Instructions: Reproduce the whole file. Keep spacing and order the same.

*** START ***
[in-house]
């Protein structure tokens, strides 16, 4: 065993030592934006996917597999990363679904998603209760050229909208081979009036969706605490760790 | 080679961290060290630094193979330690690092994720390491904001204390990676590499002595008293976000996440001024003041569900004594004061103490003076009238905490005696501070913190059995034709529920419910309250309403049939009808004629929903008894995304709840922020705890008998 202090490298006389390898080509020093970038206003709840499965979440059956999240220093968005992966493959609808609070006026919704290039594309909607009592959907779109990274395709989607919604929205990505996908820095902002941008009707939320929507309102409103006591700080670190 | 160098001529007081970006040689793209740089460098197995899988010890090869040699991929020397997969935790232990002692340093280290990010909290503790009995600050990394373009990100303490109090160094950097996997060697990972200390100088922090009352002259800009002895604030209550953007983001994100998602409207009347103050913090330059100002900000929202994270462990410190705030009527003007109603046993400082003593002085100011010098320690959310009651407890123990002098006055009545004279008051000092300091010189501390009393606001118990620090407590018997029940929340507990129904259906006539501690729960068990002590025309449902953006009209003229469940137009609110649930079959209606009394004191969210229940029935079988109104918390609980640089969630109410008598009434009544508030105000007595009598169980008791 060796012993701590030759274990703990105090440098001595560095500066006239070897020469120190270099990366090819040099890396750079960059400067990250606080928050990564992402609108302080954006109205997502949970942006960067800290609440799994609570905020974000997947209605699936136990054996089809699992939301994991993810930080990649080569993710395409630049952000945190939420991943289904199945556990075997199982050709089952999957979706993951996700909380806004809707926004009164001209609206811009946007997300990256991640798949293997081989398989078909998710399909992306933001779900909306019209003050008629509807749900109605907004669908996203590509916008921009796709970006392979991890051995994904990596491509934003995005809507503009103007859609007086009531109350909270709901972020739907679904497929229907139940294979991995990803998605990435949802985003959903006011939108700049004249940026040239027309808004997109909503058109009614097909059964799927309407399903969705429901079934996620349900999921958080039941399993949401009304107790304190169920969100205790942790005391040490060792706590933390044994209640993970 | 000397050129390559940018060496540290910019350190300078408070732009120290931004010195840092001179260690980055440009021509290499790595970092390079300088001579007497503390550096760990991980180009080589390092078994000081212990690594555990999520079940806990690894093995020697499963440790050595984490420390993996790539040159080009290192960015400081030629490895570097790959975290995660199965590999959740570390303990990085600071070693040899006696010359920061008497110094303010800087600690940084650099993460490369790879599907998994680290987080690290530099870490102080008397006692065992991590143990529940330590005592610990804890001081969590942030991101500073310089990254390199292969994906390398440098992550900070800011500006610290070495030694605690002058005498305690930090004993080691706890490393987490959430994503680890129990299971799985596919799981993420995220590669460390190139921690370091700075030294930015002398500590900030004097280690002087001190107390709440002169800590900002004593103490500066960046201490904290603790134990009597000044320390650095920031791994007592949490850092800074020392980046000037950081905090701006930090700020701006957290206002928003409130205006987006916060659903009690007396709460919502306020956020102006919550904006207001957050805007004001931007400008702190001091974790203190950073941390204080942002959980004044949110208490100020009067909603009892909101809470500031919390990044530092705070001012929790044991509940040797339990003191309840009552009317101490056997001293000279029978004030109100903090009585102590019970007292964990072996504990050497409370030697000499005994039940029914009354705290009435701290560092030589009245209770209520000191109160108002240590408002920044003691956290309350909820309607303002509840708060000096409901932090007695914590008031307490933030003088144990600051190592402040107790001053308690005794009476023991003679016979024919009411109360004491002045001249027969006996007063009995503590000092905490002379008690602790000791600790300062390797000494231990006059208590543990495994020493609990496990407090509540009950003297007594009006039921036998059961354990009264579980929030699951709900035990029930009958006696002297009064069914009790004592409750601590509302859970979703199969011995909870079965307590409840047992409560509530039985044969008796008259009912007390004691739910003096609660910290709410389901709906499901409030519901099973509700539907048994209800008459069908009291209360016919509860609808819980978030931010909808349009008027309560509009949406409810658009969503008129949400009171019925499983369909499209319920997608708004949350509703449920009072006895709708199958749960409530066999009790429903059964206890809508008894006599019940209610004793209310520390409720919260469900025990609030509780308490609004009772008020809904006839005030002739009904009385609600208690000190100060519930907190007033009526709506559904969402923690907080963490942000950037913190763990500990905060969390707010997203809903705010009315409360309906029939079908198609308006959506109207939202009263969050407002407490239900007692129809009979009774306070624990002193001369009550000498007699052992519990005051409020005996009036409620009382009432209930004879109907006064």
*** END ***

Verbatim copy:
[in-house]
């Protein structure tokens, strides 16, 4: 065993030592934006996917597999990363679904998603209760050229909208081979009036969706605490760790 | 080679961290060290630094193979330690690092994720390491904001204390990676590499002595008293976000996440001024003041569900004594004061103490003076009238905490005696501070913190059995034709529920419910309250309403049939009808004629929903008894995304709840922020705890008998 202090490298006389390898080509020093970038206003709840499965979440059956999240220093968005992966493959609808609070006026919704290039594309909607009592959907779109990274395709989607919604929205990505996908820095902002941008009707939320929507309102409103006591700080670190 | 160098001529007081970006040689793209740089460098197995899988010890090869040699991929020397997969935790232990002692340093280290990010909290503790009995600050990394373009990100303490109090160094950097996997060697990972200390100088922090009352002259800009002895604030209550953007983001994100998602409207009347103050913090330059100002900000929202994270462990410190705030009527003007109603046993400082003593002085100011010098320690959310009651407890123990002098006055009545004279008051000092300091010189501390009393606001118990620090407590018997029940929340507990129904259906006539501690729960068990002590025309449902953006009209003229469940137009609110649930079959209606009394004191969210229940029935079988109104918390609980640089969630109410008598009434009544508030105000007595009598169980008791 060796012993701590030759274990703990105090440098001595560095500066006239070897020469120190270099990366090819040099890396750079960059400067990250606080928050990564992402609108302080954006109205997502949970942006960067800290609440799994609570905020974000997947209605699936136990054996089809699992939301994991993810930080990649080569993710395409630049952000945190939420991943289904199945556990075997199982050709089952999957979706993951996700909380806004809707926004009164001209609206811009946007997300990256991640798949293997081989398989078909998710399909992306933001779900909306019209003050008629509807749900109605907004669908996203590509916008921009796709970006392979991890051995994904990596491509934003995005809507503009103007859609007086009531109350909270709901972020739907679904497929229907139940294979991995990803998605990435949802985003959903006011939108700049004249940026040239027309808004997109909503058109009614097909059964799927309407399903969705429901079934996620349900999921958080039941399993949401009304107790304190169920969100205790942790005391040490060792706590933390044994209640993970 | 000397050129390559940018060496540290910019350190300078408070732009120290931004010195840092001179260690980055440009021509290499790595970092390079300088001579007497503390550096760990991980180009080589390092078994000081212990690594555990999520079940806990690894093995020697499963440790050595984490420390993996790539040159080009290192960015400081030629490895570097790959975290995660199965590999959740570390303990990085600071070693040899006696010359920061008497110094303010800087600690940084650099993460490369790879599907998994680290987080690290530099870490102080008397006692065992991590143990529940330590005592610990804890001081969590942030991101500073310089990254390199292969994906390398440098992550900070800011500006610290070495030694605690002058005498305690930090004993080691706890490393987490959430994503680890129990299971799985596919799981993420995220590669460390190139921690370091700075030294930015002398500590900030004097280690002087001190107390709440002169800590900002004593103490500066960046201490904290603790134990009597000044320390650095920031791994007592949490850092800074020392980046000037950081905090701006930090700020701006957290206002928003409130205006987006916060659903009690007396709460919502306020956020102006919550904006207001957050805007004001931007400008702190001091974790203190950073941390204080942002959980004044949110208490100020009067909603009892909101809470500031919390990044530092705070001012929790044991509940040797339990003191309840009552009317101490056997001293000279029978004030109100903090009585102590019970007292964990072996504990050497409370030697000499005994039940029914009354705290009435701290560092030589009245209770209520000191109160108002240590408002920044003691956290309350909820309607303002509840708060000096409901932090007695914590008031307490933030003088144990600051190592402040107790001053308690005794009476023991003679016979024919009411109360004491002045001249027969006996007063009995503590000092905490002379008690602790000791600790300062390797000494231990006059208590543990495994020493609990496990407090509540009950003297007594009006039921036998059961354990009264579980929030699951709900035990029930009958006696002297009064069914009790004592409750601590509302859970979703199969011995909870079965307590409840047992409560509530039985044969008796008259009912007390004691739910003096609660910290709410389901709906499901409030519901099973509700539907048994209800008459069908009291209360016919509860609808819980978030931010909808349009008027309560509009949406409810658009969503008129949400009171019925499983369909499209319920997608708004949350509703449920009072006895709708199958749960409530066999009790429903059964206890809508008894006599019940209610004793209310520390409720919260469900025990609030509780308490609004009772008020809904006839005030002739009904009385609600208690000190100060519930907190007033009526709506559904969402923690907080963490942000950037913190763990500990905060969390707010997203809903705010009315409360309906029939079908198609308006959506109207939202009263969050407002407490239900007692129809009979009774306070624990002193001369009550000498007699052992519990005051409020005996009036409620009382009432209930004879109907006064």